Skills and strategies for more considered choice-making

Skills and strategies for more considered choice-making

During the first half of Choices, practitioners were guided by the materials to help pupils better understand themselves, enabling them to consider what drives and influences their choices and practise necessary skills and strategies. Working with Marcus, the central character in the interactive story, they learned that others and their innermost needs can lead them to make different decisions if such decisions mean satisfying those needs. In particular, pupils learned that those attempting to influence them might have their own agenda or act in self-interest. They often successfully exploit young people’s strong need to belong, using recognition and reward or feigning affection and care to manipulate young people’s choices.

Why is it important to make young people more aware of risk?

Session Seven builds on young people’s knowledge thus far, examining negative influence and the seemingly small steps that can lead to a young person being groomed into risky behaviours. They look at how Marcus is becoming influenced by a group, how they are drawing him to become involved in criminal behaviour, and the distinct process they use to do this – target, test, trap. The purpose of examining Marcus’ situation in this way is to equip young people with the knowledge, skills and strategies to recognise the techniques would-be exploiters use, leaving them better placed to protect themselves against unknowingly making choices that put them and their futures at risk. 

How does this help?

  1. It raises awareness: When young people are taught about the tactics and strategies some might use, they become more aware of potential risks and dangers. They can identify warning signs of exploitative situations, such as undue pressure, flattery, false promises, and coercion.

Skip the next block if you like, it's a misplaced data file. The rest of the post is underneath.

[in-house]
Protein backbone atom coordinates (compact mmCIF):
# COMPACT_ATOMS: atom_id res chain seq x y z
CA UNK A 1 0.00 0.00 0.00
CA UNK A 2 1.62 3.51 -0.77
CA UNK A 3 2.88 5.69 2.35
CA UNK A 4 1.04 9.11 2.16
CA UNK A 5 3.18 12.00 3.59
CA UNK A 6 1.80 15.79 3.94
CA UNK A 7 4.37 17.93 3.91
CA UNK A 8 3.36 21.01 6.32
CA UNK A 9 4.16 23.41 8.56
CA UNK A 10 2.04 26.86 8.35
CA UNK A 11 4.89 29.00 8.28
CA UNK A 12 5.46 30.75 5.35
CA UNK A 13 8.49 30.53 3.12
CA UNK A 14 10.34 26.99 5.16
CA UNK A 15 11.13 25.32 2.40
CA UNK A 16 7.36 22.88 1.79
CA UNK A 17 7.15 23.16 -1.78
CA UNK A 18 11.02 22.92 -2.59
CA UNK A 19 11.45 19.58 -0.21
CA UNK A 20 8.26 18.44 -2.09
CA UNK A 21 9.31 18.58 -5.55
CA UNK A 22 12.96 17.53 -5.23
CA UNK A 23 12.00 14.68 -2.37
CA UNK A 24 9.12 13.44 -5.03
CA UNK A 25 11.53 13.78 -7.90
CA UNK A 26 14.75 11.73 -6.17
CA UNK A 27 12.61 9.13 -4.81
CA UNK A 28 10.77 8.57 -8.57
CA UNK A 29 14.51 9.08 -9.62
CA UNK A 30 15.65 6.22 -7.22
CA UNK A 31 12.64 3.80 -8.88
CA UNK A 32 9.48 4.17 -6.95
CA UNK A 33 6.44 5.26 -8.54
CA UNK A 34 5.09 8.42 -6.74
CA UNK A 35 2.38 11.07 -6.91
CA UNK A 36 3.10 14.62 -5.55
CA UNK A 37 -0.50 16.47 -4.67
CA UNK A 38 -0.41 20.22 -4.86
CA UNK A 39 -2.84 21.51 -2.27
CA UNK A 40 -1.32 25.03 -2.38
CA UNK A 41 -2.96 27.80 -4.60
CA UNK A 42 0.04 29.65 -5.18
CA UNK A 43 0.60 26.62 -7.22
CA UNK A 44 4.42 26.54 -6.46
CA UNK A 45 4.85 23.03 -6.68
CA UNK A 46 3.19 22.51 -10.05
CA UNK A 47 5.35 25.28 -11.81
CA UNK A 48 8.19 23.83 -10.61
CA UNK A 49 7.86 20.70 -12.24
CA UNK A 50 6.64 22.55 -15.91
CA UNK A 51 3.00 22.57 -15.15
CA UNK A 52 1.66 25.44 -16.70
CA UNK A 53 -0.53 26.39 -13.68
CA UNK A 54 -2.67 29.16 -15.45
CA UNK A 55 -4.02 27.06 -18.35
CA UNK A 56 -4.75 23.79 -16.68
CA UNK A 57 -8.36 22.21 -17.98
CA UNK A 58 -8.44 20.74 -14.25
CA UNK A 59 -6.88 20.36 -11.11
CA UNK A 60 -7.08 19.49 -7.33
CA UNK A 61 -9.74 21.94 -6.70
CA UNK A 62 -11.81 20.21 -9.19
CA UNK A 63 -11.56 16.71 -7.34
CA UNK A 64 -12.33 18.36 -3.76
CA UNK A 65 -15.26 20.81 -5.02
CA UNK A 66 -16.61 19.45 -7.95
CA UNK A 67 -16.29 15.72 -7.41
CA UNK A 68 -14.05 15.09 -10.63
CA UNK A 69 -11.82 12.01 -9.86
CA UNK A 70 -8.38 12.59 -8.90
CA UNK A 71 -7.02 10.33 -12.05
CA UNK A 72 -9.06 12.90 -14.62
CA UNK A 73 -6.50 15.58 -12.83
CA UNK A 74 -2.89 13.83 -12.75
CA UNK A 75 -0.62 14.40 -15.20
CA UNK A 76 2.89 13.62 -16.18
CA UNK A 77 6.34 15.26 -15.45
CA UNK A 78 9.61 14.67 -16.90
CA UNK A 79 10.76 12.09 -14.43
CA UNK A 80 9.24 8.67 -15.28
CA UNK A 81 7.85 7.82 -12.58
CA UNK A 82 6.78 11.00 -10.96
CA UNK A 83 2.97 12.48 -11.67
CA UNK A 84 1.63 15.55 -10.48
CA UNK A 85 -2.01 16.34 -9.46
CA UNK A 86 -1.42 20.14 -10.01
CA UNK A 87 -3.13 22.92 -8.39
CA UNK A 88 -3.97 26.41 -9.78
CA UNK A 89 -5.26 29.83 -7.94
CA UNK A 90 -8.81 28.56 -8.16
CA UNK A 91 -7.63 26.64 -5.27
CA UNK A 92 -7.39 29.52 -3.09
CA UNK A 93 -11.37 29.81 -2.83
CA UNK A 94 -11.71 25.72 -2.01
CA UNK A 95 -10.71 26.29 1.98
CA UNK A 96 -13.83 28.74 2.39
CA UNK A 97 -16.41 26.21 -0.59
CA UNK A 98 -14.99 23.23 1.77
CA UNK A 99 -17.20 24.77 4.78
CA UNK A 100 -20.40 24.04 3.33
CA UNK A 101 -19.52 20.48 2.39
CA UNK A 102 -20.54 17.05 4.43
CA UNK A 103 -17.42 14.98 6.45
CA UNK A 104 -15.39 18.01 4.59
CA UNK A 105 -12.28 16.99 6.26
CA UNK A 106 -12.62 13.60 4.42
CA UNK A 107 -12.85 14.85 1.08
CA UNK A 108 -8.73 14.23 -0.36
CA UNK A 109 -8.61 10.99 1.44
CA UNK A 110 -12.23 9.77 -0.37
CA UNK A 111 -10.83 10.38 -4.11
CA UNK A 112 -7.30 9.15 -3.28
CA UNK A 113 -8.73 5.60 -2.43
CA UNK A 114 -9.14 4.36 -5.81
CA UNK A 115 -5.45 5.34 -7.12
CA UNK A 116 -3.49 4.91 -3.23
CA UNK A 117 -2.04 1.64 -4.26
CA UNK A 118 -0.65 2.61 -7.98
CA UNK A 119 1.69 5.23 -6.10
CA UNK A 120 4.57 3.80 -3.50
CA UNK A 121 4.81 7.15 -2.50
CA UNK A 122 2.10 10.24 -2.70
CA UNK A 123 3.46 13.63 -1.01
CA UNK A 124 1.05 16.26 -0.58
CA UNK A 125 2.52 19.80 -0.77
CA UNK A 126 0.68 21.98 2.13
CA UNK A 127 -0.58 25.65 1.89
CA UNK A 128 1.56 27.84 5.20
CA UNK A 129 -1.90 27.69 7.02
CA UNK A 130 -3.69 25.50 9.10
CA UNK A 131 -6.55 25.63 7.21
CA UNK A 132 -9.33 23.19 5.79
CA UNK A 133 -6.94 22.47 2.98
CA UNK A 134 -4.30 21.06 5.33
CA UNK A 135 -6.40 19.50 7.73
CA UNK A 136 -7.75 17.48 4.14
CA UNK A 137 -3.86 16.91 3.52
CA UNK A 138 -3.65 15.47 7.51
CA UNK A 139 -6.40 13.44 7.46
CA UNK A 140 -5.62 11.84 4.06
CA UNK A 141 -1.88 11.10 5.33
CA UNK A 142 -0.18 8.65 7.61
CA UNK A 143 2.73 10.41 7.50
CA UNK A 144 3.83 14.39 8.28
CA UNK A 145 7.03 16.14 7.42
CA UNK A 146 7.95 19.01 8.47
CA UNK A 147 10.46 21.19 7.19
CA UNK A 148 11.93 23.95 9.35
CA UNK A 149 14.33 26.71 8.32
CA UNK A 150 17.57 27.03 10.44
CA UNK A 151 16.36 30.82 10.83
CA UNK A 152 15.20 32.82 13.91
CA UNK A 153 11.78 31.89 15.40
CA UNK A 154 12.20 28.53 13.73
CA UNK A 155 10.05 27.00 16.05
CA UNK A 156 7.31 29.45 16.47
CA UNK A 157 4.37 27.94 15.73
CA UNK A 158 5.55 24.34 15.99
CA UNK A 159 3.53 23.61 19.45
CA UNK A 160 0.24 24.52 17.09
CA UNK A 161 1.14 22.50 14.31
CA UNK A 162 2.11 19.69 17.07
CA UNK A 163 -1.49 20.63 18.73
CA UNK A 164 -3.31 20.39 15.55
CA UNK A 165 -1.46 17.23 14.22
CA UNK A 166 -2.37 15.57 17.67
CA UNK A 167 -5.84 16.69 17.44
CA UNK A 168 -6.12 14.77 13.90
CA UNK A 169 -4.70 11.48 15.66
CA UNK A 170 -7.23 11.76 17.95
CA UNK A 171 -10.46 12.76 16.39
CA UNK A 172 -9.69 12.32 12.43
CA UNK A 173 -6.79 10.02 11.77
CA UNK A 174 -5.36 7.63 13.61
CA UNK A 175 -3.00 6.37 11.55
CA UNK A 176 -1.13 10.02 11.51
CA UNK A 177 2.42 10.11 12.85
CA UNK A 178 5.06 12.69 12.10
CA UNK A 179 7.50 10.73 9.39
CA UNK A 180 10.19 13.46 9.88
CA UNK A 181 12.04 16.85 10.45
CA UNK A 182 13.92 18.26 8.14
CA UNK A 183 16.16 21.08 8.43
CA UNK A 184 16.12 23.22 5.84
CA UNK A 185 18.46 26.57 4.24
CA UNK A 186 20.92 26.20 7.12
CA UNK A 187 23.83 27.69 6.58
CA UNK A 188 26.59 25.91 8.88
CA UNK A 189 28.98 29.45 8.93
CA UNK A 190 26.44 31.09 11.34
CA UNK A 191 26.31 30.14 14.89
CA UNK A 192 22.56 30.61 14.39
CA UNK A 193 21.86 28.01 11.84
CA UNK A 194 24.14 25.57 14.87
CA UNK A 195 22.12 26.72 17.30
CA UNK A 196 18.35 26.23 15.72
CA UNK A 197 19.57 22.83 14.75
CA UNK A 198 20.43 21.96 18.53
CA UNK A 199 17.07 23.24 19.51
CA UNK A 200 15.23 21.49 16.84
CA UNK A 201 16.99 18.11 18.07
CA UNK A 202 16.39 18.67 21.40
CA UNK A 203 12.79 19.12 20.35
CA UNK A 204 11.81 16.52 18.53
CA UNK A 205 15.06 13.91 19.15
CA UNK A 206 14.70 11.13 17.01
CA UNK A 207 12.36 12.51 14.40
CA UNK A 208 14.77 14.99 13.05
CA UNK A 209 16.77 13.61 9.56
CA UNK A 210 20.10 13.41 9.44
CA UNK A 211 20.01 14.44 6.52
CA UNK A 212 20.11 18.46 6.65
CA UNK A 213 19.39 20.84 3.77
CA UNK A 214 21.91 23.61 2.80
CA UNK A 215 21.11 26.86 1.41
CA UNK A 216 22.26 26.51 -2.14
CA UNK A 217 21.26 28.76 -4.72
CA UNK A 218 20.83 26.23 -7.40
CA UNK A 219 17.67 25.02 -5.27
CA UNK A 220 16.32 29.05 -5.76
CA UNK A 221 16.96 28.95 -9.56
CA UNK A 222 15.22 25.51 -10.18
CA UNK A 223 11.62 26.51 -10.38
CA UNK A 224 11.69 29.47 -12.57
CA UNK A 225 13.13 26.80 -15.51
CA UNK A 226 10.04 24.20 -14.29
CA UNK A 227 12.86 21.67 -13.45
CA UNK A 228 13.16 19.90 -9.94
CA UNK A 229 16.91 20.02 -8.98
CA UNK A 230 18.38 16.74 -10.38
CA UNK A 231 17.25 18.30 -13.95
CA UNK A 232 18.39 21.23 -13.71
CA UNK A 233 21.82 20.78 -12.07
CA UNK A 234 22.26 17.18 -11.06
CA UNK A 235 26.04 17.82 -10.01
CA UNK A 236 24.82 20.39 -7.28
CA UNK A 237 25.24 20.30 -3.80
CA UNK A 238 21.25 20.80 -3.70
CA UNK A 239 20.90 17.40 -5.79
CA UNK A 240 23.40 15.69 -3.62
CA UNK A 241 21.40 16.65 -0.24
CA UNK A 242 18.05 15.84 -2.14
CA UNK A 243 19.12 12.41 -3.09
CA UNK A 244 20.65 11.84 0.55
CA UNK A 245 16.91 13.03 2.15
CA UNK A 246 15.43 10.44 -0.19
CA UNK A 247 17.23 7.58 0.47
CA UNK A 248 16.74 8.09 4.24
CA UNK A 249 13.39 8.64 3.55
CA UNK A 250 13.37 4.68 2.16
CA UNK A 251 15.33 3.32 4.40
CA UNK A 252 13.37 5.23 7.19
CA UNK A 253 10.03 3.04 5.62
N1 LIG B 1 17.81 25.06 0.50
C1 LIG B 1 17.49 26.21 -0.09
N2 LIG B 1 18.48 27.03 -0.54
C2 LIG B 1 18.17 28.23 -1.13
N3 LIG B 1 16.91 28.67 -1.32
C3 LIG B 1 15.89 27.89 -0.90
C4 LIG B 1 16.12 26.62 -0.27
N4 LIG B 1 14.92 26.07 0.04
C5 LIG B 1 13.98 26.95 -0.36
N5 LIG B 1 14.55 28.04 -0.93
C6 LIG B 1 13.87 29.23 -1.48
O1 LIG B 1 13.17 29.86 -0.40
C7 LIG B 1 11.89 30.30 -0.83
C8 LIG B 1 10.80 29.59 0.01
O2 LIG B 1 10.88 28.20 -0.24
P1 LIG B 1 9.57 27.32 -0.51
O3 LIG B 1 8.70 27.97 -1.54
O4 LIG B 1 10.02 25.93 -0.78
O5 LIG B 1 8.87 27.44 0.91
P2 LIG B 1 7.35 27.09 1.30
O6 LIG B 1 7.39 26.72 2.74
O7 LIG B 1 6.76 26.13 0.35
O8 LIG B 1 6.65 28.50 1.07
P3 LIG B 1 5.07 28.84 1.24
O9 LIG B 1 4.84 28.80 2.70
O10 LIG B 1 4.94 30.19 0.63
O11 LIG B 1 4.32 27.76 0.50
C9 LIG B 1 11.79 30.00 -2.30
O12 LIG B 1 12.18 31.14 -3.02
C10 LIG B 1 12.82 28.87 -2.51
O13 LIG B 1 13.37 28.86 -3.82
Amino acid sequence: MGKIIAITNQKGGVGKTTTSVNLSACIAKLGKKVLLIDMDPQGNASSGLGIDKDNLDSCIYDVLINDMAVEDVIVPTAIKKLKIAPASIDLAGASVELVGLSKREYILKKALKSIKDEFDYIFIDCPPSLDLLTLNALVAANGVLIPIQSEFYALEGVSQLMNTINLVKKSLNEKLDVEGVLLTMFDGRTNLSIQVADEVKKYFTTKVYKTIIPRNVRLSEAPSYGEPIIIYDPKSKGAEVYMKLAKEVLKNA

2. It enhances judgement: Equipped with this knowledge, young people can make better judgments about their choices and decisions, identifying exploitative situations and avoiding them, thereby minimising the risk of becoming exploited themselves.
  3. It improves resilience: Knowing how to recognise and avoid exploitative situations can also help young people develop resilience. They will be able to cope with any adverse consequences of their decisions and avoid the long-term negative effects of exploitation, such as addiction, depression, and poverty.
  4. It empowers them: knowing how to recognise exploitation tactics can empower young people to stand up against would-be exploiters, take control of their lives and make informed choices that prioritise the wellbeing and long-term success of them and others.

Equipping young people with the knowledge and skills to recognise exploitative tactics can help them become more resilient, informed, and empowered individuals who can better protect themselves against and make informed decisions that lead to positive outcomes. This progression from the story to pupils’ own lives and situations is vital preparation for next week’s session, where they’ll examine one area of threat in greater detail.

To find out more, please get in touch with us at: or here